40 Weeks Pregnant With Twins: Belly, Fetal Movement & Labor

Read about pregnancy symptoms, fetal movement, induction or c-section from week 39+0 to 39+6. You're now 40 weeks pregnant with twins.

By Kate Phillipa Clark

Your babies will probably be born this week. Most midwives and doctors won’t let you go this far and will urge you to get an induction or c-section at 40 weeks pregnant with twins. This is because the risk of stillbirth and other complications in twins increases slightly as you approach 40+0 weeks.

Fetal development & baby size

Your babies measure approximately 51 centimeters (20.08 inches), when you’re 40 weeks pregnant with twins. Many women experience that their babies act more quiet in the days leading up to the birth. Nevertheless, it’s important that you feel your babies kick several times a day even though their movements may be more quiet. If you can’t feel your babies as often as usual, call your doctor or midwife. They’ll probably ask you to come in so they can do an exam and make sure that everything is okay. You also need to react if one of your twins changes his or her pattern markedly.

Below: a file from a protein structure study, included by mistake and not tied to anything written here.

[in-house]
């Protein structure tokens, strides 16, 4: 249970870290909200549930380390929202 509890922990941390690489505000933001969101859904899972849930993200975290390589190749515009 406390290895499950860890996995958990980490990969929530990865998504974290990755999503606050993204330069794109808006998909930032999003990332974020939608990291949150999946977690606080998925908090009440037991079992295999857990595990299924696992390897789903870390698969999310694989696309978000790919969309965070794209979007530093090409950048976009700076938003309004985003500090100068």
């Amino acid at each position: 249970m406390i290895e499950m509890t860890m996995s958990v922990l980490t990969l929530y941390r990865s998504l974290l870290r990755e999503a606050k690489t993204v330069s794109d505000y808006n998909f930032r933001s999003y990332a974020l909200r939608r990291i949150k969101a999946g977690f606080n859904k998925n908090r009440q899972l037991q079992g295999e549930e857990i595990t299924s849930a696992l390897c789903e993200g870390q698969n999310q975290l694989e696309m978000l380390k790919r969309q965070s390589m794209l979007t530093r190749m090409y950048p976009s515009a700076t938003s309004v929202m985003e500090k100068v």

Pregnancy symptoms & belly

Your belly is large at this point in your pregnancy, and you’ll feel the extra weight in your pelvis and back. As you hopefully have throughout your pregnancy, take good care of yourself in these last days of your pregnancy. Rest, nap and get family or friends to pitch in if you have older children. It can be hard to put yourself first especially if your have older children that are still quite young – and you probably won’t be able to a lot of the time. However, make sure that you do it once in a while – if you run yourself down, you won’t be able to care for your children in the way you’d like.

Pregnancy diet, nutrition & prenatal vitamins

You need to remember taking an iron supplement. Continue taking the supplement until a few weeks after birth. If you don’t have enough iron, your body can’t make enough red blood cells. A lack of red blood cells is called iron deficiency anemia. There’s an increased risk of bleeding more than you normally would during labor, when you give birth to twins. This is because the uterus is very large. Pregnancy and labor increase your likelihood of becoming anemic.



About the Author

Kate Phillipa Clark

Kate Phillipa Clark has a bachelor in Journalism and an Executive Master in Corporate Communication. She is an identical twin and so is her father.


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